I remember being able to catch trains in both the very first GTA and GTA3, and unlike in some games featuring public transportation the GTA trains were not always waiting for you at the station. Sometimes it was you who had to wait for the next train, but this only helped to add immersion. It made the city seem more alive if things were happening when you weren't there. Clearly the trains weren't just sitting around all day waiting for you; they actually had a schedule to keep. And that's how a game world should be. NPCs need to have lives of their own. Even if it's little more than driving or walking to the store, talking to the NPC store owner, then going back home. It's little things like that which make the world feel alive, rather than random people, standing around in random spots, doing nothing.

How often do you see people in the real world standing on a street corner all day staring off into space? Except for homeless people, hookers, and the occasional alien invasion, probably never.

One immersion-breaking part of Mafia II was being unable to enter all but the most game-crucial buildings, such as Gun Stores and Diners. Fortunately this meant I was able to take refuge from the police (just a big misunderstanding, really) by hiding in a Gun Store. Unfortunately a roving officer found me, and he too entered the store. Unfortunately, for him that is, he came in with his gun drawn, and the Gun Store Owner responded to this apparent threat by shooting him. Amusing. Unrealistic and immersion-breaking, but amusing in a random kind of way.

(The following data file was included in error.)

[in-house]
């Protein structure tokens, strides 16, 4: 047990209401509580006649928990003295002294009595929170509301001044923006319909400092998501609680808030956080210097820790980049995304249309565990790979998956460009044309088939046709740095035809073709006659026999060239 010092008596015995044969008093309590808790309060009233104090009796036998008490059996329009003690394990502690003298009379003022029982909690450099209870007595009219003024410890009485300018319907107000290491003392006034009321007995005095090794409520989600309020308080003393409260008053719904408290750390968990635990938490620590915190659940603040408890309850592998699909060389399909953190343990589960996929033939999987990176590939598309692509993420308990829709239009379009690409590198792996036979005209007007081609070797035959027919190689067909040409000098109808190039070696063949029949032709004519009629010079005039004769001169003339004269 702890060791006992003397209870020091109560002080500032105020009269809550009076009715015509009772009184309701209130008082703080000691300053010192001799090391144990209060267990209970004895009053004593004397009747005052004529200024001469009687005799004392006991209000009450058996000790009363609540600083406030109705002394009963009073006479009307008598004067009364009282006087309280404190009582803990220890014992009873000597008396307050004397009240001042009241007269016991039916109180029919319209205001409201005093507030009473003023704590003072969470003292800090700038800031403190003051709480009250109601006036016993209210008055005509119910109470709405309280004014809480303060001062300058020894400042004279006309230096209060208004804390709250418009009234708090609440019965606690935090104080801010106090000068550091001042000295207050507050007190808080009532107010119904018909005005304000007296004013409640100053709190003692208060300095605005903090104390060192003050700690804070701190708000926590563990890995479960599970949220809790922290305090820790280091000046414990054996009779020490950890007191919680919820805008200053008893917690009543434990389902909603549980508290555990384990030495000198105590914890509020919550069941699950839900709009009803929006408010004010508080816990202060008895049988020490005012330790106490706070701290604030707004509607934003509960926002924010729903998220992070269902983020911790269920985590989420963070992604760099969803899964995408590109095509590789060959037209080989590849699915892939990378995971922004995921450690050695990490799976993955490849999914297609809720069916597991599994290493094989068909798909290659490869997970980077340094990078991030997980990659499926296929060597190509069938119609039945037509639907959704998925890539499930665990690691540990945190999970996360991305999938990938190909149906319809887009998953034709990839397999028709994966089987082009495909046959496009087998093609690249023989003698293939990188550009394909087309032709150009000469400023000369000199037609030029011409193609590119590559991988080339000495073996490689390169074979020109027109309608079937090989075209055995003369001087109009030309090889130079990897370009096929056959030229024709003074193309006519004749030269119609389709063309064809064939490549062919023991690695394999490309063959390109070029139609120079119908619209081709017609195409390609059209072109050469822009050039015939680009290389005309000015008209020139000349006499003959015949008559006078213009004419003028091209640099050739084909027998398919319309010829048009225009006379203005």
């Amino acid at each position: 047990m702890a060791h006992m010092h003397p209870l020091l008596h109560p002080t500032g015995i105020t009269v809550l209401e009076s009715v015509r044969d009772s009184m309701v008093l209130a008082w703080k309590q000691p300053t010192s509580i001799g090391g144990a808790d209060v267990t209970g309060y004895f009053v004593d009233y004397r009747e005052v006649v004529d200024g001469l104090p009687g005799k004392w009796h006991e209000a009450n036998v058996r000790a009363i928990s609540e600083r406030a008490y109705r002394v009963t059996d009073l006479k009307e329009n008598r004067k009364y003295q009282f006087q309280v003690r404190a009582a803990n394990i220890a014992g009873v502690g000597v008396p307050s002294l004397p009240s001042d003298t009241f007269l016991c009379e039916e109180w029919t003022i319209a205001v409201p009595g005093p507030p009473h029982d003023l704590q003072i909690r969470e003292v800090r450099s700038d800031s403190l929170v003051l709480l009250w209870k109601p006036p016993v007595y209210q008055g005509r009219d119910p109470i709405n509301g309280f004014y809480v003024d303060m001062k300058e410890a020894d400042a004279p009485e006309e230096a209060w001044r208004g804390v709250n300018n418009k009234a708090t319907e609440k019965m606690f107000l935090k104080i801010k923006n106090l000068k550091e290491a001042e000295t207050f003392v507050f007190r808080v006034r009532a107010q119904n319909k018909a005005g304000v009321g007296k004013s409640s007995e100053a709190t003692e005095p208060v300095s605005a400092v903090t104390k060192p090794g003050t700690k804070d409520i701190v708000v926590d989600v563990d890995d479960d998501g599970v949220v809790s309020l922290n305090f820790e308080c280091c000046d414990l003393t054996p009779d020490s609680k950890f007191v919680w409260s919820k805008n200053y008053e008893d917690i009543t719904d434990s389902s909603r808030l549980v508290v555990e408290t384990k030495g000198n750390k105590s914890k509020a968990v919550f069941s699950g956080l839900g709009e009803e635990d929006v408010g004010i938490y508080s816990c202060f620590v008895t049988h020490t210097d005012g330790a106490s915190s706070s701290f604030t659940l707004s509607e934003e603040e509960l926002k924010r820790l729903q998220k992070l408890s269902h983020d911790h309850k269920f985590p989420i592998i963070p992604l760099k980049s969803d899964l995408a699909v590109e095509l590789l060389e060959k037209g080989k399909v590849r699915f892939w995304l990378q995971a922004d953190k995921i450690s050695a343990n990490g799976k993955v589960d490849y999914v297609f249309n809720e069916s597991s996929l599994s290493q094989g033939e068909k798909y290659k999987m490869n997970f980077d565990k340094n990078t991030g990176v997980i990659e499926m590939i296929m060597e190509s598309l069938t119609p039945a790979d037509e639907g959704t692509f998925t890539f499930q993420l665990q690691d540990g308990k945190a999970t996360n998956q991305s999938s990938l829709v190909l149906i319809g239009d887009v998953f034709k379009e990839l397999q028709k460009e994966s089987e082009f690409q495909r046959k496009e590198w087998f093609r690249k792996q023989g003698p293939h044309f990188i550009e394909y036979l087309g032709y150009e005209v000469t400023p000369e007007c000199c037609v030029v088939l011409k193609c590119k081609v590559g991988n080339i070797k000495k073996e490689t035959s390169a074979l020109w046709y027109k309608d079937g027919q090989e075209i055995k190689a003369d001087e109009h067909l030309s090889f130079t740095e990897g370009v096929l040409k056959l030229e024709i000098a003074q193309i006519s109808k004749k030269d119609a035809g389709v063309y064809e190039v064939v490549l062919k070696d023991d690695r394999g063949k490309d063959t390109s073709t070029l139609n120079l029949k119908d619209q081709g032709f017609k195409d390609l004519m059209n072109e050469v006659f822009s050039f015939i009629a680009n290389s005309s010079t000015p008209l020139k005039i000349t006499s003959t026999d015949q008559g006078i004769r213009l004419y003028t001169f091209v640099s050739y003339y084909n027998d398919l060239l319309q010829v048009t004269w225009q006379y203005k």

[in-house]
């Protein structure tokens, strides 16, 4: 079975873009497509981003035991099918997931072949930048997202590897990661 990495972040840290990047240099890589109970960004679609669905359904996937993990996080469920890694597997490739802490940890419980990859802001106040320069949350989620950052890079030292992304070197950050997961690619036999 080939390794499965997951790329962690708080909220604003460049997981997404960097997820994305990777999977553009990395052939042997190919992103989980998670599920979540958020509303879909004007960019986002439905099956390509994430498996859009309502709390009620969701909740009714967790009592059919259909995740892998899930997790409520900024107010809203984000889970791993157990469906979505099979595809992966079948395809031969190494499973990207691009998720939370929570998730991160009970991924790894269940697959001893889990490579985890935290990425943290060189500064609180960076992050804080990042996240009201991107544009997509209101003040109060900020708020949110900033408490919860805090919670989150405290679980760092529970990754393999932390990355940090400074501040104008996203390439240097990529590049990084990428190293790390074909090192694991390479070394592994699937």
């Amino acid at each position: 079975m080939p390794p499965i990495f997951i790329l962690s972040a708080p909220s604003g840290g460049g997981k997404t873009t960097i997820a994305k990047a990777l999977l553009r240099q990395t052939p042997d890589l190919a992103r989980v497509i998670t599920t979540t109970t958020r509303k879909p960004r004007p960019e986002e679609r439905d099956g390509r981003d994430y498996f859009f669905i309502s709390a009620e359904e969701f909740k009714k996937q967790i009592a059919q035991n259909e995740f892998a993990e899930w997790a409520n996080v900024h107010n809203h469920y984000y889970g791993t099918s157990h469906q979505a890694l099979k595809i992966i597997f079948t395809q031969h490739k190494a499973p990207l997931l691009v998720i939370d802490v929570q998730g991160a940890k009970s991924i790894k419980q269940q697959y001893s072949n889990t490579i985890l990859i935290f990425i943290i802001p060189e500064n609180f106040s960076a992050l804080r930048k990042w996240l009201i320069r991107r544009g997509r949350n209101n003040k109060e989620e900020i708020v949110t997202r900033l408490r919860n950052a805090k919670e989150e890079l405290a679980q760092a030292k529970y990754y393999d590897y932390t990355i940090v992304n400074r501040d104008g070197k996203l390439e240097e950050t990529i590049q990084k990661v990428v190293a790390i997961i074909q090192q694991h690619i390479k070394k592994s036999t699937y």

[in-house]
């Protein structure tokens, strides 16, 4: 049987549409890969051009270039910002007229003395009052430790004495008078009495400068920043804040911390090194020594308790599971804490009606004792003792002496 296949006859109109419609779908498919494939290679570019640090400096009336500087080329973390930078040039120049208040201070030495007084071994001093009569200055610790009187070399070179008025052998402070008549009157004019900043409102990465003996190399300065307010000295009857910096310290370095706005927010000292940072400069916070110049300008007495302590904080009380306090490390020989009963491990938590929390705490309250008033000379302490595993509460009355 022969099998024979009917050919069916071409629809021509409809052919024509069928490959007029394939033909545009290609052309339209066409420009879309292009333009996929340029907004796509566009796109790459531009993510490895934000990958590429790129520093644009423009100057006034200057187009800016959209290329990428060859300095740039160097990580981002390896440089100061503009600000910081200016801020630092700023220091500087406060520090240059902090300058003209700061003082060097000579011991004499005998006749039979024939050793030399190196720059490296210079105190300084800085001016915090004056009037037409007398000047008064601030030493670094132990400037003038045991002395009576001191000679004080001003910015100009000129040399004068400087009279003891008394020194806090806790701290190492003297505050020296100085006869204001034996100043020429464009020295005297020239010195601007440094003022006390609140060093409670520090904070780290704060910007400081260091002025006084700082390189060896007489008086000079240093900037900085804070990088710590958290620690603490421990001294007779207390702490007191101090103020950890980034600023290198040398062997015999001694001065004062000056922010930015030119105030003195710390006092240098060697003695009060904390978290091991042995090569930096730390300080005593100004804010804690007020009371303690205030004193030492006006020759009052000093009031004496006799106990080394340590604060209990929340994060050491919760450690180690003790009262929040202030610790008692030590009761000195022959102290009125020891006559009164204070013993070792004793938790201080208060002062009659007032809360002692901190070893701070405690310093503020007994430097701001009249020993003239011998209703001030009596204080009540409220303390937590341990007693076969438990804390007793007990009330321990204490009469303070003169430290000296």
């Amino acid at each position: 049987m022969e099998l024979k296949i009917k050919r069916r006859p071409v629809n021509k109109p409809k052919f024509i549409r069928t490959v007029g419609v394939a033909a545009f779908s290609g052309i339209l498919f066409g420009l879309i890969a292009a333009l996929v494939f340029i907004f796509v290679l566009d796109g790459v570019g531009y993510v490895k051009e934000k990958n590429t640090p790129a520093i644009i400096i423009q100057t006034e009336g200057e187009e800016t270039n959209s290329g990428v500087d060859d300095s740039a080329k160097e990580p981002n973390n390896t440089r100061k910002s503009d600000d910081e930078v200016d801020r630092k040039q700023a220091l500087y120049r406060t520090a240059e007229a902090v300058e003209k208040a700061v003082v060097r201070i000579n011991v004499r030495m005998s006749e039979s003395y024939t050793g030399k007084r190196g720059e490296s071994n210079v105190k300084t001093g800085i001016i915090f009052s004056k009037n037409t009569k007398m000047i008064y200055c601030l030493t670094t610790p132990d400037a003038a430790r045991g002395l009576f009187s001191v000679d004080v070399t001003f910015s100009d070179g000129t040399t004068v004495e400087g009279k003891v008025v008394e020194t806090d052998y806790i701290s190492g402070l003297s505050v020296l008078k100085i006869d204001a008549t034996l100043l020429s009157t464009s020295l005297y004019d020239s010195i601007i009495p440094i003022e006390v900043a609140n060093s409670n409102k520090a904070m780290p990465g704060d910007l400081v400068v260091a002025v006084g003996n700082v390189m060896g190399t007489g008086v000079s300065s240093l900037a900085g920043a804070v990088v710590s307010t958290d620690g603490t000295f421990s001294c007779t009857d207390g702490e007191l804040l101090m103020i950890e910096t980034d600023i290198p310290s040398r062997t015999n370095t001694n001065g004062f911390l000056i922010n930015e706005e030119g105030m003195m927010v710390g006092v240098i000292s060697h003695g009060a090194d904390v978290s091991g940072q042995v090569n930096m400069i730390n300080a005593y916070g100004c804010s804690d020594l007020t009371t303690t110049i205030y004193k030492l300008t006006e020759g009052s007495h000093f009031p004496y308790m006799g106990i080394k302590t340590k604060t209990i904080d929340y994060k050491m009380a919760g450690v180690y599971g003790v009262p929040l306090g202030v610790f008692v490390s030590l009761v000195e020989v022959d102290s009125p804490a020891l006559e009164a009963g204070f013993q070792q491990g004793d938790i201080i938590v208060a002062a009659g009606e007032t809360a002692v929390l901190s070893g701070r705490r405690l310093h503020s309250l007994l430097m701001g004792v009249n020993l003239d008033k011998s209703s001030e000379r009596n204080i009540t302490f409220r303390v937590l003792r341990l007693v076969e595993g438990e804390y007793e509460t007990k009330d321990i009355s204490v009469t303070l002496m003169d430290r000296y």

Also unrealistic but not quite so amusing was the very strong bias of the Police to ignore any crimes (misdemeanors, etc.) where you were not the perpetrator. If you struck a pedestrian with your car the police would chase you relentlessly, but if you were the pedestrian victim of a Hit & Run, even if it occurred right in front of the police (yes, I deliberately set one up as a test), they would turn a blind eye and go on their merry way. Unrealistic, immersion-breaking, and not quite so amusing.

Single Player games which try to immerse you within their game world, such as the GTA and Mafia series, need to ensure that world feels as real as possible, but when your character is the only person in the world whose actions seem to matter, the only thing that does for immersion is break it.

Saturday, January 01, 2011


Tonight I ran the 2 miles in 18m25s. I finished my first 400m lap in 2:12, while the second & subsequent laps were ran at a slightly slower (& saner) pace of ~2:20 each. Amazingly I ran my final lap faster (just) than I ran the first, in 2:08. Yes, after running almost 2 miles at 6mph I actually had enough left in me to finish strong. Tomorrow? I am wisely choosing to rest & recover.

Despite having preexisting injuries of a dislocated ankle, two torn ACLs, and one slightly torn hamstring (injuries which never heal 100% & leave life-long impressions) I'm actually not that sore.

Bring on that 10K Mud Run!
(But not too soon ;)